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At Allegiance Ranch, we strive to provide a safe and welcoming place for veterans, active duty military, first responders, and their families, to find release from every day challenges. We rely on donor support to ensure ongoing care and training for our rescued horses and offer our programs at no charge to these heroes.

OUR MISSION is to help horses and heroes by offering a safe place for healing, developing a sense of purpose, and establishing meaningful connections between horses and humans.

VOLUNTEER SPOTLIGHT We love our volunteer community!

This is the place we introduce the wonderful members of our Allegiance community who help make our mission to help horses and heroes possible. This month we're introducing Carol Poynter (and her veteran boyfriend David Gilchrist). Carol found us in April of 2018 and has spent time helping with chores like feeding and mucking, and also can be relied upon to help at special events like horsemanship clinics and our annual Heroes and Horses Hoedown. She is passionate about horses, devotes her time and energy to our mission (as does David), and has also provided financial support to the ranch. Thank you, Carol!

What initially drew you to Allegiance Ranch? I had a couple of negative experiences volunteering at another horse rescue, and I was also hoping to find a place closer to Louisville to volunteer with horses. I heard of Allegiance Ranch through word of mouth and began volunteering in April 2018. I reconnected with my boyfriend David a few months later and he was in the Army for 24 years. It’s been great for him to have a place to volunteer and feel welcome since he relocated to Colorado. He loves coming out and being with the horses, and also the focus on veterans is something he appreciates. He hopes to bring some of his soldiers to the Ranch at some point.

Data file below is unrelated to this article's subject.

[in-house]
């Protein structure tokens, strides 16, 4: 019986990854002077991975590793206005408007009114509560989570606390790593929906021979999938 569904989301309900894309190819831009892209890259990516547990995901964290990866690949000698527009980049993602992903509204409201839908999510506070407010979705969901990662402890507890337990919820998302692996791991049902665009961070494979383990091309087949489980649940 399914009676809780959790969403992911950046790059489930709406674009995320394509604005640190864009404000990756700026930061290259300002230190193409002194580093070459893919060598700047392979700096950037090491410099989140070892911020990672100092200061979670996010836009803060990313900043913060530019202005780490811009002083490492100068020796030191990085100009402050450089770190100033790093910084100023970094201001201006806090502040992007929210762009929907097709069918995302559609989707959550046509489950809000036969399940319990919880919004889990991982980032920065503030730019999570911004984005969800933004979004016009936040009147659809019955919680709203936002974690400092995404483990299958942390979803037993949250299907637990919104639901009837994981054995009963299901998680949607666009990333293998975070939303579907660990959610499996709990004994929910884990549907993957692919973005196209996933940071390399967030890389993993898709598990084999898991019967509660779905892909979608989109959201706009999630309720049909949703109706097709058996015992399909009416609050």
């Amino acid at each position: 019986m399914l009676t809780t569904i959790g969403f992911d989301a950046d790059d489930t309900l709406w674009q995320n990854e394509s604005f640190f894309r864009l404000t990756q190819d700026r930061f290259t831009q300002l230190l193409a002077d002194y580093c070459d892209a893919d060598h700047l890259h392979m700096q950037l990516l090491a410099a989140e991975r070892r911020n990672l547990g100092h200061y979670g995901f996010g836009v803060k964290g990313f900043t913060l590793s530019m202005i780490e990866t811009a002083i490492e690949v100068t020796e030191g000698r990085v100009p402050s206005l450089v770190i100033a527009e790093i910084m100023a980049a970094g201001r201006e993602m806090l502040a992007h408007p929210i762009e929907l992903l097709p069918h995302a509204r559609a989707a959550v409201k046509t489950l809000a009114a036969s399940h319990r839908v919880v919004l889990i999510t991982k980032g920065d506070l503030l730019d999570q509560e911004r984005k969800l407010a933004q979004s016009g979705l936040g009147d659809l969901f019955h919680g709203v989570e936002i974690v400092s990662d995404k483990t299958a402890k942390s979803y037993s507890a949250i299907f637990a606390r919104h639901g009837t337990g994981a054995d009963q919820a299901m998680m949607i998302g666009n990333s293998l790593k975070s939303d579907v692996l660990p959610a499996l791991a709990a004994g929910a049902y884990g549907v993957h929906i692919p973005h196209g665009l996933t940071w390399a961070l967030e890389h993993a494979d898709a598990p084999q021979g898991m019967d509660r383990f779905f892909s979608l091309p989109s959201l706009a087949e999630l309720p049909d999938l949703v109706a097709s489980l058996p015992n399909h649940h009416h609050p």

What do you find most meaningful or enjoyable about volunteering your time at the ranch? I love being with the horses – it’s very meditative for me – even though I have one of my own. I enjoy doing whatever I can, whether it’s feeding, haying, cleaning, grooming or preparing for a special event at the Ranch. I grew up on 20 acres in Florida with 13 horses, 6 dogs, a goat, some sheep, cows and a cat. I didn’t have neighbors so my best friends were the animals. I spent hours after school riding, cleaning stalls, and teaching the dogs to jump over broomsticks. Being at the ranch reminds me of being a kid again.

Do you have a favorite rescue horse? Honestly, I love Georgie and Gizmo so much (the miniature donkeys), and then Summer, because I’m partial to mustangs. I fell in love with Thunder, my mustang, while volunteering at the Wild Horse Rescue in Mims, FL. That was 8 years ago. I’ve been in Colorado for a little over three years now and am thankful to have found a really great place to volunteer.